Jane Clementi speaks to The Advocate about this Saturday’s musical tribute to her son. By Gina Vivinetto for The Advocate – February 27 2015
It’s been four and a half years since the world mourned the death of Tyler Clementi, the Rutgers College freshman who took his own life after being cyberbullied during his first few weeks at college.
This Saturday in Los Angeles, the Gay Men’s Chorus of Los Angeles and all-male string quartet Well-Strung, in partnership with the Tyler Clementi Foundation, unite to pay tribute to Clementi with a one-night only performance of Tyler’s Suite, an eight-movement choral piece that takes listeners on a journey through Clementi’s brief life. Saturday’s show marks the second stop in a six-city tour of the work, which debuted last year in San Francisco.
The project came together under the musical leadership of Broadway giant Stephen Schwartz, composer and lyricist behind the smash hits Wicked and Pippin. Schwartz selected the work’s composers and had a hand in every step of its development. He also composed one of the movements. With its message of hope and dignity for LGBT youth, Tyler’s Suite moves beyond the headlines-only perspective of Clementi’s story to get to who he really was. Lyricist Pamela Stewart spent time with Clementi’s family to get a fuller picture.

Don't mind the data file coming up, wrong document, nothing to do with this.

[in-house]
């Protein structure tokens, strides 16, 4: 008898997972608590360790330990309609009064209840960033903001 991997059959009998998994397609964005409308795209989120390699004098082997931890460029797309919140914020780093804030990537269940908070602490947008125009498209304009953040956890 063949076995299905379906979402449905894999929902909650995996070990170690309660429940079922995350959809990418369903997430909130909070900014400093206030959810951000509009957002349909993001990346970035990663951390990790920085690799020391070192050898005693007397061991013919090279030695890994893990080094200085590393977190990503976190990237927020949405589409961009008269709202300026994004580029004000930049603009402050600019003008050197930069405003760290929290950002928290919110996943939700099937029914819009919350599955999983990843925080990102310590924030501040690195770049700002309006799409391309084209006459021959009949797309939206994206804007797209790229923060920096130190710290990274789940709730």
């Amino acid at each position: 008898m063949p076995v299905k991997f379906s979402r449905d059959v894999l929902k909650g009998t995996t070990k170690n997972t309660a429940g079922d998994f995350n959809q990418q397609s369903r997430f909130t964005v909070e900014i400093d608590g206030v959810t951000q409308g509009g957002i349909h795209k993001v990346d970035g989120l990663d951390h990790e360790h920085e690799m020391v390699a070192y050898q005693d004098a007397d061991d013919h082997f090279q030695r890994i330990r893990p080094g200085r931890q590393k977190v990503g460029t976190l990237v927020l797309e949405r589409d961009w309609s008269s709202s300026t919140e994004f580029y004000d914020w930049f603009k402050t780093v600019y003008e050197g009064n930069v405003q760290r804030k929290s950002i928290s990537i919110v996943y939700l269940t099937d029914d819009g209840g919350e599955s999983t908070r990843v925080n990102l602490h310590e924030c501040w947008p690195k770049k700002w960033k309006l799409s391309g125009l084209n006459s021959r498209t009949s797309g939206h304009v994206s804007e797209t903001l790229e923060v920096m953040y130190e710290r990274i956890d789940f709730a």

Clementi’s mother, Jane, thinks Tyler’s Suite captures her son’s big personality beautifully. “What’s good is there are so many different parts to the pieces and different parts bring up different emotions and memories for me, and that reminds me of Tyler because he was filled with lots of different sides to him,” Jane says by telephone from her home in New Jersey. “He was so passionate about different things and so compassionate, very thoughtful, and yet he had a great sense of humor.”
Jane and her oldest son, James, who is also gay, will be at Saturday’s concert.
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